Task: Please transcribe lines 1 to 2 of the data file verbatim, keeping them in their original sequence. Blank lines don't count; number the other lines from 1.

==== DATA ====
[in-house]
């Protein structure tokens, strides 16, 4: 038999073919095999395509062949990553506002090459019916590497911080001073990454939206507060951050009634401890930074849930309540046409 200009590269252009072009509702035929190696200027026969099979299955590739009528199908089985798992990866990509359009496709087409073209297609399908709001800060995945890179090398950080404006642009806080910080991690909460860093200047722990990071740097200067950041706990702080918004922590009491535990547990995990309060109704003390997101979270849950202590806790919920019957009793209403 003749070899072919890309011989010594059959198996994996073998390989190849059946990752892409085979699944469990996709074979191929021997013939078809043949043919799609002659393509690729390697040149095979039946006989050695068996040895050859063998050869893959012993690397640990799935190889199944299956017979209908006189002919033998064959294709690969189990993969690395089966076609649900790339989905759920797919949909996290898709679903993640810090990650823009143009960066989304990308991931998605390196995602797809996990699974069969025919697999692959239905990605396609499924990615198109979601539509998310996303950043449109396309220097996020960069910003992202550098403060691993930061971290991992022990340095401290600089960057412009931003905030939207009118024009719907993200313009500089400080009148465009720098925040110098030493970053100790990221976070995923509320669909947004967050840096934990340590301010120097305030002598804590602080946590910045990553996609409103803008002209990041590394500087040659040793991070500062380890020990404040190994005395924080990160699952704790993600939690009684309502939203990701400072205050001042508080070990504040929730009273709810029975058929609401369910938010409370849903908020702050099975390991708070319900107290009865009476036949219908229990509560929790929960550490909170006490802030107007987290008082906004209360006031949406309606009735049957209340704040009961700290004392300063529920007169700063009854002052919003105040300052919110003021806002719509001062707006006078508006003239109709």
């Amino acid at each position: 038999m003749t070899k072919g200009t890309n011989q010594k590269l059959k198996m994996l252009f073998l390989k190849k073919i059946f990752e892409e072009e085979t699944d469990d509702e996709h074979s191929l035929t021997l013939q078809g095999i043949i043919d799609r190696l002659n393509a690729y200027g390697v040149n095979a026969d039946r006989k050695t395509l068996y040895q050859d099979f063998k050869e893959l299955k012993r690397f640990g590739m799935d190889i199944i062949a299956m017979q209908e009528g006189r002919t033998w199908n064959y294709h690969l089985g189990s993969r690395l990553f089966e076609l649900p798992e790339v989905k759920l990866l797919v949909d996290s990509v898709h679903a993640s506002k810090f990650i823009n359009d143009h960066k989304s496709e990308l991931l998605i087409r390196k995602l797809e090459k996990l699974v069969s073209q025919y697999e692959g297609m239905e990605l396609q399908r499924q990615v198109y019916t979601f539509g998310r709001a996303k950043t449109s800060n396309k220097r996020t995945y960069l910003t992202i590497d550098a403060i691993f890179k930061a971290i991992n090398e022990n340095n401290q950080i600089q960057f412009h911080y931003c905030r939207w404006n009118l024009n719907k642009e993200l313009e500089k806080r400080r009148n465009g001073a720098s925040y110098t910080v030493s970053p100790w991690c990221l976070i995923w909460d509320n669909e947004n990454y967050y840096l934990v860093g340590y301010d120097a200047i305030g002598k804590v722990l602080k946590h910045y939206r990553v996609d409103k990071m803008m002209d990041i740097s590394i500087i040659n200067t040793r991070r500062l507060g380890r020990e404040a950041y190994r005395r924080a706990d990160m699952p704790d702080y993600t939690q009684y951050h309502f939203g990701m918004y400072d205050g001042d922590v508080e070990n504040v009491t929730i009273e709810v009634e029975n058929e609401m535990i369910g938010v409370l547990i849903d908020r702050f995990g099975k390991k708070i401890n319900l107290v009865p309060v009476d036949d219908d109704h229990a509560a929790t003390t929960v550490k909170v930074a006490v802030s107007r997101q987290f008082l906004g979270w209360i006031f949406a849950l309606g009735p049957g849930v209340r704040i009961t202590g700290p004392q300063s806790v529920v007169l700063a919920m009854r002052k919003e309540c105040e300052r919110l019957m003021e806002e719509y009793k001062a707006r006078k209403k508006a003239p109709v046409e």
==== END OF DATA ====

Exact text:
[in-house]
């Protein structure tokens, strides 16, 4: 038999073919095999395509062949990553506002090459019916590497911080001073990454939206507060951050009634401890930074849930309540046409 200009590269252009072009509702035929190696200027026969099979299955590739009528199908089985798992990866990509359009496709087409073209297609399908709001800060995945890179090398950080404006642009806080910080991690909460860093200047722990990071740097200067950041706990702080918004922590009491535990547990995990309060109704003390997101979270849950202590806790919920019957009793209403 003749070899072919890309011989010594059959198996994996073998390989190849059946990752892409085979699944469990996709074979191929021997013939078809043949043919799609002659393509690729390697040149095979039946006989050695068996040895050859063998050869893959012993690397640990799935190889199944299956017979209908006189002919033998064959294709690969189990993969690395089966076609649900790339989905759920797919949909996290898709679903993640810090990650823009143009960066989304990308991931998605390196995602797809996990699974069969025919697999692959239905990605396609499924990615198109979601539509998310996303950043449109396309220097996020960069910003992202550098403060691993930061971290991992022990340095401290600089960057412009931003905030939207009118024009719907993200313009500089400080009148465009720098925040110098030493970053100790990221976070995923509320669909947004967050840096934990340590301010120097305030002598804590602080946590910045990553996609409103803008002209990041590394500087040659040793991070500062380890020990404040190994005395924080990160699952704790993600939690009684309502939203990701400072205050001042508080070990504040929730009273709810029975058929609401369910938010409370849903908020702050099975390991708070319900107290009865009476036949219908229990509560929790929960550490909170006490802030107007987290008082906004209360006031949406309606009735049957209340704040009961700290004392300063529920007169700063009854002052919003105040300052919110003021806002719509001062707006006078508006003239109709």